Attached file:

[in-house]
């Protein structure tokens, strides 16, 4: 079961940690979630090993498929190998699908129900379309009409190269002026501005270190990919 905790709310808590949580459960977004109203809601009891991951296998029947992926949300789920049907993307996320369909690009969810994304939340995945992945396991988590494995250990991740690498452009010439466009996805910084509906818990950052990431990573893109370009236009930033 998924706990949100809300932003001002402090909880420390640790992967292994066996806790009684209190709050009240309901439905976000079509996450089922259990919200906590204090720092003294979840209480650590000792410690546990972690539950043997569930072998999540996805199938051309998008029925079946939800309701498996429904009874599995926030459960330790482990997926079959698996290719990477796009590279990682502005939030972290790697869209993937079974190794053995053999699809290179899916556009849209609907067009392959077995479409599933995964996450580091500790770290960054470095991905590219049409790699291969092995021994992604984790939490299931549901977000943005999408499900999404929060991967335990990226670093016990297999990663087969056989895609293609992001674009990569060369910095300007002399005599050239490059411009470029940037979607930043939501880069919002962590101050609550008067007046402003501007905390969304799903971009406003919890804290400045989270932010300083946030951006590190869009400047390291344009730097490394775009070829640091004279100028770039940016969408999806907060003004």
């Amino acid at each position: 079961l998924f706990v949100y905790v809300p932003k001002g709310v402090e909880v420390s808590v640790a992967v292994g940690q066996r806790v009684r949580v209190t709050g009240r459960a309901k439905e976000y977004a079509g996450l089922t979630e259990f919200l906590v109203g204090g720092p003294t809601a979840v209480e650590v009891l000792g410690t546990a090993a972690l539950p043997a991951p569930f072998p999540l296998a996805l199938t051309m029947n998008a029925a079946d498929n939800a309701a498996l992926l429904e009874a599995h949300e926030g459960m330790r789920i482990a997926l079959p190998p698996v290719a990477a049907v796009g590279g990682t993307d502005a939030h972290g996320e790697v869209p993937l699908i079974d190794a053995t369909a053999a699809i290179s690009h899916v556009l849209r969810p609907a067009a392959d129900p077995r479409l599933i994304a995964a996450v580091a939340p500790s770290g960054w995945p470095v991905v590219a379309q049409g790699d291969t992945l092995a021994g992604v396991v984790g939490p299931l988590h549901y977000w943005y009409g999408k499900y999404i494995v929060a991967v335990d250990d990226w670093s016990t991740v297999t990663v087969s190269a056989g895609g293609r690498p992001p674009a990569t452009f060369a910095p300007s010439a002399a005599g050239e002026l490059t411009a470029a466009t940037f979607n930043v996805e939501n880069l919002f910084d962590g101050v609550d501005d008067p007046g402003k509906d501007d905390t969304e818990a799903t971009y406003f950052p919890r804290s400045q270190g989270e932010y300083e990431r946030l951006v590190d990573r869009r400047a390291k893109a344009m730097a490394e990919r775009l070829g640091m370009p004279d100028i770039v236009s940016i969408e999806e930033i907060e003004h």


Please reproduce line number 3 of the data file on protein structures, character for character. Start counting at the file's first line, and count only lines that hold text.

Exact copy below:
């Amino acid at each position: 079961l998924f706990v949100y905790v809300p932003k001002g709310v402090e909880v420390s808590v640790a992967v292994g940690q066996r806790v009684r949580v209190t709050g009240r459960a309901k439905e976000y977004a079509g996450l089922t979630e259990f919200l906590v109203g204090g720092p003294t809601a979840v209480e650590v009891l000792g410690t546990a090993a972690l539950p043997a991951p569930f072998p999540l296998a996805l199938t051309m029947n998008a029925a079946d498929n939800a309701a498996l992926l429904e009874a599995h949300e926030g459960m330790r789920i482990a997926l079959p190998p698996v290719a990477a049907v796009g590279g990682t993307d502005a939030h972290g996320e790697v869209p993937l699908i079974d190794a053995t369909a053999a699809i290179s690009h899916v556009l849209r969810p609907a067009a392959d129900p077995r479409l599933i994304a995964a996450v580091a939340p500790s770290g960054w995945p470095v991905v590219a379309q049409g790699d291969t992945l092995a021994g992604v396991v984790g939490p299931l988590h549901y977000w943005y009409g999408k499900y999404i494995v929060a991967v335990d250990d990226w670093s016990t991740v297999t990663v087969s190269a056989g895609g293609r690498p992001p674009a990569t452009f060369a910095p300007s010439a002399a005599g050239e002026l490059t411009a470029a466009t940037f979607n930043v996805e939501n880069l919002f910084d962590g101050v609550d501005d008067p007046g402003k509906d501007d905390t969304e818990a799903t971009y406003f950052p919890r804290s400045q270190g989270e932010y300083e990431r946030l951006v590190d990573r869009r400047a390291k893109a344009m730097a490394e990919r775009l070829g640091m370009p004279d100028i770039v236009s940016i969408e999806e930033i907060e003004h």